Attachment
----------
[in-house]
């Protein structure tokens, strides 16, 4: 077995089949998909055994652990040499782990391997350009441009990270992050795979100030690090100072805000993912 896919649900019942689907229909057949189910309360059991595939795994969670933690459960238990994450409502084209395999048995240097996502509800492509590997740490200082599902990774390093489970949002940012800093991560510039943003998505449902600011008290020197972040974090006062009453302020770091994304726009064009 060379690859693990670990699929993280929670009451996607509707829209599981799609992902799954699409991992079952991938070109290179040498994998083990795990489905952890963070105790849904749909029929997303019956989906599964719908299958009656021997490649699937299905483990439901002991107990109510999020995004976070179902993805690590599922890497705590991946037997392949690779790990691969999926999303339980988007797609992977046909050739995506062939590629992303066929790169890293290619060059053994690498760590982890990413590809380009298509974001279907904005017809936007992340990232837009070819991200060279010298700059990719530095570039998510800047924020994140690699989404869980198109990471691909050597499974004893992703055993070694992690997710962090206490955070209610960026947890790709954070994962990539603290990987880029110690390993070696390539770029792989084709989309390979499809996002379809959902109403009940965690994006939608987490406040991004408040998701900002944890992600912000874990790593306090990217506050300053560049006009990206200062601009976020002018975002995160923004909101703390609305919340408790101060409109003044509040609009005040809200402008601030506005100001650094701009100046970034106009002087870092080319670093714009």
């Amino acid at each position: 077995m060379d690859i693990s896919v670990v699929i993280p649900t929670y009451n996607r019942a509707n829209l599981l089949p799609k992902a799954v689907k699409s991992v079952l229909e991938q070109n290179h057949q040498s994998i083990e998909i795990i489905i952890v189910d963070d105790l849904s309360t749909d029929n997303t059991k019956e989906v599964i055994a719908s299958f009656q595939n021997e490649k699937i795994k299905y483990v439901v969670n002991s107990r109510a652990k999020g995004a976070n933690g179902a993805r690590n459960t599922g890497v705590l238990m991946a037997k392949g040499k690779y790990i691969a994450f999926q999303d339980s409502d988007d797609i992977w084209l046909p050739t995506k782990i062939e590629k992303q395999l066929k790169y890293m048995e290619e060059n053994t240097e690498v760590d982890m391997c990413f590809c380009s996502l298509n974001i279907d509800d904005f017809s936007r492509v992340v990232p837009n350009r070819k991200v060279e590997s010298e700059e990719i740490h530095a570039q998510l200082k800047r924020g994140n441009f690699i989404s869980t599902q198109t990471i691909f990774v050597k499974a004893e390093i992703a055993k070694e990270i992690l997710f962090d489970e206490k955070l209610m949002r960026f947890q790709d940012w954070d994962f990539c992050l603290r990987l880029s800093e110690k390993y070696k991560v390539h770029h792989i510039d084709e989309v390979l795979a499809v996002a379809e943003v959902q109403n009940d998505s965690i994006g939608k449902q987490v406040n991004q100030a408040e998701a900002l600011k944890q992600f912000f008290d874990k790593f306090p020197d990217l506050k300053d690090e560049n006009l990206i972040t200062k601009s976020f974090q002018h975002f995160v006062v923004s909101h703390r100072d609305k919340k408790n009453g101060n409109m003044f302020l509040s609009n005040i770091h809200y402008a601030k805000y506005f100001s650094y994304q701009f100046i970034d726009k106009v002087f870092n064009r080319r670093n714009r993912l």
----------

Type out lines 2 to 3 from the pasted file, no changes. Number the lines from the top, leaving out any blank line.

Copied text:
């Protein structure tokens, strides 16, 4: 077995089949998909055994652990040499782990391997350009441009990270992050795979100030690090100072805000993912 896919649900019942689907229909057949189910309360059991595939795994969670933690459960238990994450409502084209395999048995240097996502509800492509590997740490200082599902990774390093489970949002940012800093991560510039943003998505449902600011008290020197972040974090006062009453302020770091994304726009064009 060379690859693990670990699929993280929670009451996607509707829209599981799609992902799954699409991992079952991938070109290179040498994998083990795990489905952890963070105790849904749909029929997303019956989906599964719908299958009656021997490649699937299905483990439901002991107990109510999020995004976070179902993805690590599922890497705590991946037997392949690779790990691969999926999303339980988007797609992977046909050739995506062939590629992303066929790169890293290619060059053994690498760590982890990413590809380009298509974001279907904005017809936007992340990232837009070819991200060279010298700059990719530095570039998510800047924020994140690699989404869980198109990471691909050597499974004893992703055993070694992690997710962090206490955070209610960026947890790709954070994962990539603290990987880029110690390993070696390539770029792989084709989309390979499809996002379809959902109403009940965690994006939608987490406040991004408040998701900002944890992600912000874990790593306090990217506050300053560049006009990206200062601009976020002018975002995160923004909101703390609305919340408790101060409109003044509040609009005040809200402008601030506005100001650094701009100046970034106009002087870092080319670093714009």
């Amino acid at each position: 077995m060379d690859i693990s896919v670990v699929i993280p649900t929670y009451n996607r019942a509707n829209l599981l089949p799609k992902a799954v689907k699409s991992v079952l229909e991938q070109n290179h057949q040498s994998i083990e998909i795990i489905i952890v189910d963070d105790l849904s309360t749909d029929n997303t059991k019956e989906v599964i055994a719908s299958f009656q595939n021997e490649k699937i795994k299905y483990v439901v969670n002991s107990r109510a652990k999020g995004a976070n933690g179902a993805r690590n459960t599922g890497v705590l238990m991946a037997k392949g040499k690779y790990i691969a994450f999926q999303d339980s409502d988007d797609i992977w084209l046909p050739t995506k782990i062939e590629k992303q395999l066929k790169y890293m048995e290619e060059n053994t240097e690498v760590d982890m391997c990413f590809c380009s996502l298509n974001i279907d509800d904005f017809s936007r492509v992340v990232p837009n350009r070819k991200v060279e590997s010298e700059e990719i740490h530095a570039q998510l200082k800047r924020g994140n441009f690699i989404s869980t599902q198109t990471i691909f990774v050597k499974a004893e390093i992703a055993k070694e990270i992690l997710f962090d489970e206490k955070l209610m949002r960026f947890q790709d940012w954070d994962f990539c992050l603290r990987l880029s800093e110690k390993y070696k991560v390539h770029h792989i510039d084709e989309v390979l795979a499809v996002a379809e943003v959902q109403n009940d998505s965690i994006g939608k449902q987490v406040n991004q100030a408040e998701a900002l600011k944890q992600f912000f008290d874990k790593f306090p020197d990217l506050k300053d690090e560049n006009l990206i972040t200062k601009s976020f974090q002018h975002f995160v006062v923004s909101h703390r100072d609305k919340k408790n009453g101060n409109m003044f302020l509040s609009n005040i770091h809200y402008a601030k805000y506005f100001s650094y994304q701009f100046i970034d726009k106009v002087f870092n064009r080319r670093n714009r993912l």